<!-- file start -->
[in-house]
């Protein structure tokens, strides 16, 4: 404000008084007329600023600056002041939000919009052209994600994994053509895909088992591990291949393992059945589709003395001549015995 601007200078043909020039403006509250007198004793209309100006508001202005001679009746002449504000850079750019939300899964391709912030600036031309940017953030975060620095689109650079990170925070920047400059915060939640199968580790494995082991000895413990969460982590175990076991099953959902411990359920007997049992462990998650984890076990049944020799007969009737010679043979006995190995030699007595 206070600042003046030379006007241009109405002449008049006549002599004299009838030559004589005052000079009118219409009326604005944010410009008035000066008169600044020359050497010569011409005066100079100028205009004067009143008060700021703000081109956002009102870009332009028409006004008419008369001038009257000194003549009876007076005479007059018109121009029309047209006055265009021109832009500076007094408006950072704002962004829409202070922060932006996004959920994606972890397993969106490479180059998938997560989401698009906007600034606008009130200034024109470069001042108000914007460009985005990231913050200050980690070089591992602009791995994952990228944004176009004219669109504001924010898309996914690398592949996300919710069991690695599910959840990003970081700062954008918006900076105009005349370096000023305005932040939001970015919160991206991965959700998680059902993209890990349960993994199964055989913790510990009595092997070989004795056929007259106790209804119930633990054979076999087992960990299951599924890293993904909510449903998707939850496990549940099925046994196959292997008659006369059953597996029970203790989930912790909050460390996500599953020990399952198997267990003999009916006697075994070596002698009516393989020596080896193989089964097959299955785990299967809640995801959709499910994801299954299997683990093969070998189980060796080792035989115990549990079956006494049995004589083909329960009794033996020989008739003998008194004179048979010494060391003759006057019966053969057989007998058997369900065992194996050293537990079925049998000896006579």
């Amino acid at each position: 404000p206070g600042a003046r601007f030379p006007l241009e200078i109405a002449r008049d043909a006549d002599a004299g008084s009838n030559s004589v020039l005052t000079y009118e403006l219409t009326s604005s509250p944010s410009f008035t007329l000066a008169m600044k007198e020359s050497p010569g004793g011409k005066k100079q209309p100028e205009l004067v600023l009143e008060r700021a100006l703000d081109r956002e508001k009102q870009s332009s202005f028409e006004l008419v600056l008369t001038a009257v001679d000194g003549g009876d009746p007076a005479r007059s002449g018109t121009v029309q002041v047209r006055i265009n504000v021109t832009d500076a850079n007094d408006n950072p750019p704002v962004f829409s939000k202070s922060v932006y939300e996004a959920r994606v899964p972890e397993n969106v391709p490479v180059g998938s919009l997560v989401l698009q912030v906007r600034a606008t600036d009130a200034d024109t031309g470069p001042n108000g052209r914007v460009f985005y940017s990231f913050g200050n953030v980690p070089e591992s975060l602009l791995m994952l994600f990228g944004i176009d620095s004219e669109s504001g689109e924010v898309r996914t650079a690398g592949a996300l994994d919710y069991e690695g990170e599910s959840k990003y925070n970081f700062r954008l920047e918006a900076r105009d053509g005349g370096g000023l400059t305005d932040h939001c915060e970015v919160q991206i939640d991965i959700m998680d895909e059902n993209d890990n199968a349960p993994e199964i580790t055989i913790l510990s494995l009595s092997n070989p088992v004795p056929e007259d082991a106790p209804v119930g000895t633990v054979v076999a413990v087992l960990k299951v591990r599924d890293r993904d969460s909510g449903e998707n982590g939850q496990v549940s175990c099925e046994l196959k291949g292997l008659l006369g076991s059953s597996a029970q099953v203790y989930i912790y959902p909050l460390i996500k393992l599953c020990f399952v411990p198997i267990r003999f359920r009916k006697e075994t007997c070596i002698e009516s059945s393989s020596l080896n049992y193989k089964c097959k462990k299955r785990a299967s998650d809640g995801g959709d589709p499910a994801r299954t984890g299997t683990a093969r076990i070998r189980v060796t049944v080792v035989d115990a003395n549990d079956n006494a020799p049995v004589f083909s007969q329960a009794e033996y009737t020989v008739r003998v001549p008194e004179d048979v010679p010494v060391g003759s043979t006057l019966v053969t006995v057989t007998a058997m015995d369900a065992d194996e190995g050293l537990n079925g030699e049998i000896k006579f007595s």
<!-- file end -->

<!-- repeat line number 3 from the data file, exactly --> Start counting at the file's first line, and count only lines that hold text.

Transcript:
């Amino acid at each position: 404000p206070g600042a003046r601007f030379p006007l241009e200078i109405a002449r008049d043909a006549d002599a004299g008084s009838n030559s004589v020039l005052t000079y009118e403006l219409t009326s604005s509250p944010s410009f008035t007329l000066a008169m600044k007198e020359s050497p010569g004793g011409k005066k100079q209309p100028e205009l004067v600023l009143e008060r700021a100006l703000d081109r956002e508001k009102q870009s332009s202005f028409e006004l008419v600056l008369t001038a009257v001679d000194g003549g009876d009746p007076a005479r007059s002449g018109t121009v029309q002041v047209r006055i265009n504000v021109t832009d500076a850079n007094d408006n950072p750019p704002v962004f829409s939000k202070s922060v932006y939300e996004a959920r994606v899964p972890e397993n969106v391709p490479v180059g998938s919009l997560v989401l698009q912030v906007r600034a606008t600036d009130a200034d024109t031309g470069p001042n108000g052209r914007v460009f985005y940017s990231f913050g200050n953030v980690p070089e591992s975060l602009l791995m994952l994600f990228g944004i176009d620095s004219e669109s504001g689109e924010v898309r996914t650079a690398g592949a996300l994994d919710y069991e690695g990170e599910s959840k990003y925070n970081f700062r954008l920047e918006a900076r105009d053509g005349g370096g000023l400059t305005d932040h939001c915060e970015v919160q991206i939640d991965i959700m998680d895909e059902n993209d890990n199968a349960p993994e199964i580790t055989i913790l510990s494995l009595s092997n070989p088992v004795p056929e007259d082991a106790p209804v119930g000895t633990v054979v076999a413990v087992l960990k299951v591990r599924d890293r993904d969460s909510g449903e998707n982590g939850q496990v549940s175990c099925e046994l196959k291949g292997l008659l006369g076991s059953s597996a029970q099953v203790y989930i912790y959902p909050l460390i996500k393992l599953c020990f399952v411990p198997i267990r003999f359920r009916k006697e075994t007997c070596i002698e009516s059945s393989s020596l080896n049992y193989k089964c097959k462990k299955r785990a299967s998650d809640g995801g959709d589709p499910a994801r299954t984890g299997t683990a093969r076990i070998r189980v060796t049944v080792v035989d115990a003395n549990d079956n006494a020799p049995v004589f083909s007969q329960a009794e033996y009737t020989v008739r003998v001549p008194e004179d048979v010679p010494v060391g003759s043979t006057l019966v053969t006995v057989t007998a058997m015995d369900a065992d194996e190995g050293l537990n079925g030699e049998i000896k006579f007595s």